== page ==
Q: The documentary suggests that members of the Securitate, who perpetrated these crimes, still have significant political power in Romania. Do you believe that in making this documentary you have put pressure on these individuals?

This documentary will surely put the pressure on the former torturers of The Securitate. The Romanians think they know what happened. Myself, I was persuaded. But in making the film I discovered that I didn't know as much as I thought. I was amazed by the reaction of young Romanians who had known communism directly and who previewed the film. They wish today that justice be made they re more radical than their parents. It's logical because they don t have a direct connection with the dictatorship. They do not have the feeling of collective guilt still present in their parents generation. It's the new generation who will be capable of putting pressure on the judicial system to settle the problem. But these youth will not do anything if the true story of their country isn't told to them. It's what the documentary La Chasseur de la Securitate intends to do. People often tell me that it s necessary to film the pages of the past. I am the first to do it on the condition that people know what is written on this page.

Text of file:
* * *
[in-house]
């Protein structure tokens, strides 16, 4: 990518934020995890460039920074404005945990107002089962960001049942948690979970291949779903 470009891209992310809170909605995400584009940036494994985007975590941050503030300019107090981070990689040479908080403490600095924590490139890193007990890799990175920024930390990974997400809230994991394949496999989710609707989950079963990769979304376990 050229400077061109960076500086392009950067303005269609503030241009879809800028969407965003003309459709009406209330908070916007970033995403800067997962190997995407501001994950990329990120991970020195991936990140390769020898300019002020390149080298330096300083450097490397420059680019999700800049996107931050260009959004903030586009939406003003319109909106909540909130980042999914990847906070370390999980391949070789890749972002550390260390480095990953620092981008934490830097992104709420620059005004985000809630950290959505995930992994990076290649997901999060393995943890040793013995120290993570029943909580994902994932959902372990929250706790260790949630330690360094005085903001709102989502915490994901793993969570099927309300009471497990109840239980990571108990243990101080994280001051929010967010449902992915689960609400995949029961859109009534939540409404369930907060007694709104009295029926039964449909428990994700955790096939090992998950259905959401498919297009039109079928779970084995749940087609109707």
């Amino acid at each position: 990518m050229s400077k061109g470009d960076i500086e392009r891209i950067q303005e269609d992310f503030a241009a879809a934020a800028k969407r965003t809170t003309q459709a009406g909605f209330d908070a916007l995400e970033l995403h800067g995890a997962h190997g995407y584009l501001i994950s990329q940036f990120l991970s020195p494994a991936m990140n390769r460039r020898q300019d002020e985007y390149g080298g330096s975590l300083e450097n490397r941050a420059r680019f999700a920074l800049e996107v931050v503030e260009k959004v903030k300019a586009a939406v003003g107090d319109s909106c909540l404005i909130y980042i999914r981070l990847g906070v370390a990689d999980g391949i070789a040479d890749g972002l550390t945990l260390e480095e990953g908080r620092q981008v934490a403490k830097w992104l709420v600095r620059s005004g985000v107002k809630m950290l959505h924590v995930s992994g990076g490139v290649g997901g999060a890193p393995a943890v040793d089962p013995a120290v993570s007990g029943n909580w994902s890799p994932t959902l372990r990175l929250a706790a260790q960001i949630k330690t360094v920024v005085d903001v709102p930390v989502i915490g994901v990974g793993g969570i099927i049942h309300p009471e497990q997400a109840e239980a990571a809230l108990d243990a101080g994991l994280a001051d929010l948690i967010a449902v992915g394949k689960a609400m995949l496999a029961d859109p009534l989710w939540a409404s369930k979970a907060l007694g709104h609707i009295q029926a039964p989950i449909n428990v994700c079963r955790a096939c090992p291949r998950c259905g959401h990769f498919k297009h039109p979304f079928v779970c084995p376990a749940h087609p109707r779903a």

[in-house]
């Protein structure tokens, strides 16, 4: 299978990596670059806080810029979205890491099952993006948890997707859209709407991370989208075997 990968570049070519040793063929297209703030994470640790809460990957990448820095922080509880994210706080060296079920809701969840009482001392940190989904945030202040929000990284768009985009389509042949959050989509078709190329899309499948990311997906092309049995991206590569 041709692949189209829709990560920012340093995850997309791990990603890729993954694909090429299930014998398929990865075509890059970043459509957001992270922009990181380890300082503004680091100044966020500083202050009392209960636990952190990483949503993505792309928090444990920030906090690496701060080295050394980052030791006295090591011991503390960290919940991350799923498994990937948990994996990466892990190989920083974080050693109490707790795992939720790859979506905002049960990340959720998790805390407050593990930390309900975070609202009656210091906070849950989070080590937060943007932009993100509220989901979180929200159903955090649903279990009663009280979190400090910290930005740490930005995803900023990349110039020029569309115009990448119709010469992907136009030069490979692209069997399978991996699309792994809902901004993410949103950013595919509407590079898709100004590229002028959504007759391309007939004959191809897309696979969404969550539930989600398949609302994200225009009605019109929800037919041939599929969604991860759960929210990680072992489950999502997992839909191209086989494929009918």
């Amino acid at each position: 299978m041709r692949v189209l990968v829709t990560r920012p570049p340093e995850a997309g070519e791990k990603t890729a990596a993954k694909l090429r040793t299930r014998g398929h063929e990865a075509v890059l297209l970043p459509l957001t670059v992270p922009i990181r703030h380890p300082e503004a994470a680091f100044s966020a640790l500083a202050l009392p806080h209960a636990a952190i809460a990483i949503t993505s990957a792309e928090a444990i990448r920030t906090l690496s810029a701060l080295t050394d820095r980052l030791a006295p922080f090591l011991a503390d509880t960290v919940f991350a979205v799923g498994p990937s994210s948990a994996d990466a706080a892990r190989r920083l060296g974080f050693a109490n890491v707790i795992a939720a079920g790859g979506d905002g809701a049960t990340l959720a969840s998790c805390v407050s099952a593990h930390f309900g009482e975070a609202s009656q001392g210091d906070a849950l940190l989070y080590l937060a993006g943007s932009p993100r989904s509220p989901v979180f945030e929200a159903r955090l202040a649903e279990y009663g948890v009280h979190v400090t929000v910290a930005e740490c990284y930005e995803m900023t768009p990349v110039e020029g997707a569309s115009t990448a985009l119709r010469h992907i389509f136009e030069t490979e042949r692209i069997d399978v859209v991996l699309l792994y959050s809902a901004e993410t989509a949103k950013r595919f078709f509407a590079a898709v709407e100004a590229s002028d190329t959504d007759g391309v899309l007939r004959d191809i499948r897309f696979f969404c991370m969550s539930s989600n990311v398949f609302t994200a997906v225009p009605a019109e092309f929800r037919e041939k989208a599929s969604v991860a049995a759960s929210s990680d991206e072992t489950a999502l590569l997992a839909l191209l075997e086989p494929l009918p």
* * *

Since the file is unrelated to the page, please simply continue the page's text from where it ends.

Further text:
Q: Do you think that international awareness of these atrocities will put greater pressure on Romanian politicians to prosecute perpetrators of war-crimes in Romania?